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Peripheral Angiography Coding

Tommy Posted Wed 19th of March, 2014 15:11:35 PM

These always stump me. The description in report is below. I believe I would charge
I want to know if this is correct. Also that I do not need to append a modifer 59 as it was all diagnostic.

TECHNIQUE: Patient was prepped and draped in the usual fashion. After
local anesthesia with 2% Xylocaine, a short 5-French sheath was placed
in the right femoral artery using percutaneous technique. A 5-French
pigtail catheter was then advanced over a 0.035 guidewire to the
descending aorta and positioned just below the diaphragms.
Abdominal aortography was then performed in 2 injections, both using
digital subtraction techniques. The upper descending aorta at the level
of the diaphragm to the renal arteries was then injected with a total of
30 mL of contrast injected at a rate of 15 mL/ second. This catheter was
then withdrawn back to the iliac bifurcation. Injection at this point
demonstrated the lower portion of the descending aorta just above the
iliac bifurcations. A total of 30 mL of contrast was injected at a rate
of 15 mL/second. I then took a 5-French IMC angiographic catheter with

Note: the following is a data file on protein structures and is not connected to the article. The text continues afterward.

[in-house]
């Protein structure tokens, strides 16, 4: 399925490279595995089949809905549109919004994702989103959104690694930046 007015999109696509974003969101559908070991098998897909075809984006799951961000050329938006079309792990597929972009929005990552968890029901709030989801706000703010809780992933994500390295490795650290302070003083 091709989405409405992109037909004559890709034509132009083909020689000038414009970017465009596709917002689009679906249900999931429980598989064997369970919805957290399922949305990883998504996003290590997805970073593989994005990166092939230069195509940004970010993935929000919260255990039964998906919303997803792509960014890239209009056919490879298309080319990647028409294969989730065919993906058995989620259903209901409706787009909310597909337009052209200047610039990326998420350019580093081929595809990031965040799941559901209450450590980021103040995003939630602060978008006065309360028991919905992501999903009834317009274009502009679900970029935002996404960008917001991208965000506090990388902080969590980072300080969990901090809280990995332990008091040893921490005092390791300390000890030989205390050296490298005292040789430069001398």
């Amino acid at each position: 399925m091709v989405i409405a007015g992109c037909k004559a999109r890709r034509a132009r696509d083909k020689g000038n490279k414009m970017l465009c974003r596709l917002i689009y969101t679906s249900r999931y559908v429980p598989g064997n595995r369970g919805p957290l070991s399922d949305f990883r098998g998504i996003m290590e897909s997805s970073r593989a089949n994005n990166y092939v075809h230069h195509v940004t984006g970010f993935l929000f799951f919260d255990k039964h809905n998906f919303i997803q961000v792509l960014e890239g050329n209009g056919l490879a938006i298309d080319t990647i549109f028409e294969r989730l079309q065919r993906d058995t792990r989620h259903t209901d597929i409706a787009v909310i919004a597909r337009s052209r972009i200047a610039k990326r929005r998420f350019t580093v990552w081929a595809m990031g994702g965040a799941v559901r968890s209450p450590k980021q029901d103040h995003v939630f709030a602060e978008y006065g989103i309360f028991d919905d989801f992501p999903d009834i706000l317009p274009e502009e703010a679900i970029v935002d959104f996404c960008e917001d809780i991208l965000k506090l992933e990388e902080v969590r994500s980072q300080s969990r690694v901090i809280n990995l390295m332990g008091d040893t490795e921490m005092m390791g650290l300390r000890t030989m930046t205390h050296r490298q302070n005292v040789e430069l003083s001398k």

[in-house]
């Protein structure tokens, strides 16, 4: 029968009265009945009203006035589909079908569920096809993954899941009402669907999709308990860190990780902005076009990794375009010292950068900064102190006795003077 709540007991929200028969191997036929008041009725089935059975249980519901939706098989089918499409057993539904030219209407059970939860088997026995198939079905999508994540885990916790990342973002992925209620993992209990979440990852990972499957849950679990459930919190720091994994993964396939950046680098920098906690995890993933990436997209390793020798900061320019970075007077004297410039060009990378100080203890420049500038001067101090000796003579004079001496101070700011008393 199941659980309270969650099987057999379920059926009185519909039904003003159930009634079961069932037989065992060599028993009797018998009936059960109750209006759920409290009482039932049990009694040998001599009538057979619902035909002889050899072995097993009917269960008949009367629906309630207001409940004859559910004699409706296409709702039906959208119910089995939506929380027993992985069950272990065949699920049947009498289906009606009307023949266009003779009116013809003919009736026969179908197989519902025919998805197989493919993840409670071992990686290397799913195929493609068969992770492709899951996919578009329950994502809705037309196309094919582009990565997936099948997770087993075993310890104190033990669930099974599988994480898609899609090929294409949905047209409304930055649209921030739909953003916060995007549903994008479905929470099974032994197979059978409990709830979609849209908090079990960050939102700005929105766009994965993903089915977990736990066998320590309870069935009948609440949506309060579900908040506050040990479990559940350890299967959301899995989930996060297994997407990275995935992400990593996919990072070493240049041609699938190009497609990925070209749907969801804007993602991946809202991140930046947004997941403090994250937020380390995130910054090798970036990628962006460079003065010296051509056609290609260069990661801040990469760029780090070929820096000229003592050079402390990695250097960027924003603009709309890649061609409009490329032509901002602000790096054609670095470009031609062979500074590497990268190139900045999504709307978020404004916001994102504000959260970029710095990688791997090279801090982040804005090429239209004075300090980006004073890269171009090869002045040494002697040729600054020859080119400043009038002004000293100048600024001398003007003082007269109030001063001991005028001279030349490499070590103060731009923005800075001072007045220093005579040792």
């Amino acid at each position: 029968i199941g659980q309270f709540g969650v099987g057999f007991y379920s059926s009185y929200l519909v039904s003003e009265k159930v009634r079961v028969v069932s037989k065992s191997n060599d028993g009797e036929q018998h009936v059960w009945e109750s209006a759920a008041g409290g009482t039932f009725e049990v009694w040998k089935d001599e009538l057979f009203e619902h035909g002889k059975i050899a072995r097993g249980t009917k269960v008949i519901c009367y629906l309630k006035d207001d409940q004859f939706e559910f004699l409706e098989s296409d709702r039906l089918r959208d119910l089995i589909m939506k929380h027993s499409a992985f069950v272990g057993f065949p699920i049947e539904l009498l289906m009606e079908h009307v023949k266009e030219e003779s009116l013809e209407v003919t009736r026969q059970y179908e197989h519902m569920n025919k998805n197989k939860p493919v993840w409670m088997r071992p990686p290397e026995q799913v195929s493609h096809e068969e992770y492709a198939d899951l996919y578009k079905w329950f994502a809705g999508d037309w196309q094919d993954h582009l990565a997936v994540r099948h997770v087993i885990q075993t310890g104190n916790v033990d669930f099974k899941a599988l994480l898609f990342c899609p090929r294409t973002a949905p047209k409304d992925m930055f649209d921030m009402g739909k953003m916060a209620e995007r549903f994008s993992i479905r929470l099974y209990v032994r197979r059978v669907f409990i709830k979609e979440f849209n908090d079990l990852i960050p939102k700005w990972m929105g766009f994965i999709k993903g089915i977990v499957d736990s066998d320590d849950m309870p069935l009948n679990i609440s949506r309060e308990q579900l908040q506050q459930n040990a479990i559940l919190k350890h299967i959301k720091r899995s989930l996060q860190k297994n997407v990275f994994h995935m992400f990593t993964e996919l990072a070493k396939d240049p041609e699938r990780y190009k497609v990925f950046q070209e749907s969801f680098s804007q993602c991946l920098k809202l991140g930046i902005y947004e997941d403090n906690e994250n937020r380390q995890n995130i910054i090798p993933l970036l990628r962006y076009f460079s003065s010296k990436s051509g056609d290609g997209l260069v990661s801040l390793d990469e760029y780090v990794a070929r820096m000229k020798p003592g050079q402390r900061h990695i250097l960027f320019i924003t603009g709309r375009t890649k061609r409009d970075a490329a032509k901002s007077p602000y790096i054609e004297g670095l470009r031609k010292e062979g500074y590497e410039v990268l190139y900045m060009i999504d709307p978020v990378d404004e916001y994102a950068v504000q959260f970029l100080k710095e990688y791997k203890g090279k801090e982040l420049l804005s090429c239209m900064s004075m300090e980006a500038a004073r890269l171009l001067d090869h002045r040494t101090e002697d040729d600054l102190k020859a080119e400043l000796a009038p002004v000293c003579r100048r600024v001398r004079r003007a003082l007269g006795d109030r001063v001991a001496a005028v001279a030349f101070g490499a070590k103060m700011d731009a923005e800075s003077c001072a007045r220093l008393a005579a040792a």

a 0.035 angled Terumo Glidewire into the left superficial femoral
artery. I then placed a 5-French straight glide catheter into the left
external iliac. We then injected the left iliac femoral system using a
total of 40 mL of contrast injected at a rate of 6 mL/ second. We were
able to record this using cineangiography. This catheter was then
pulled back into the right external iliac and in a similar fashion 40 mL
of contrast was injected at a rate of 6 mL/ second. We also followed
this all the way down to the ankle because of a total occlusion of the
right popliteal. I then removed this catheter and injected through the
femoral sheath, which is in the right femoral artery. This injection
through this sheath allowed us to demonstrate the total occlusion and
the vessels immediately distal to it using digital subtraction
techniques. A total of 36 mL of contrast was injected at a rate of 6
mL/ second . There were no complications during this procedure. At the
end of the procedure the sheath was removed and hemostasis was achieved
prior to returning the patient to the floor in good condition without
chest pain or shortness of breath.

The remaining report gives full individual description of each area but where he put catheters and injected is in the above description.
Thanks for your help

SuperCoder Answered Thu 20th of March, 2014 09:52:10 AM


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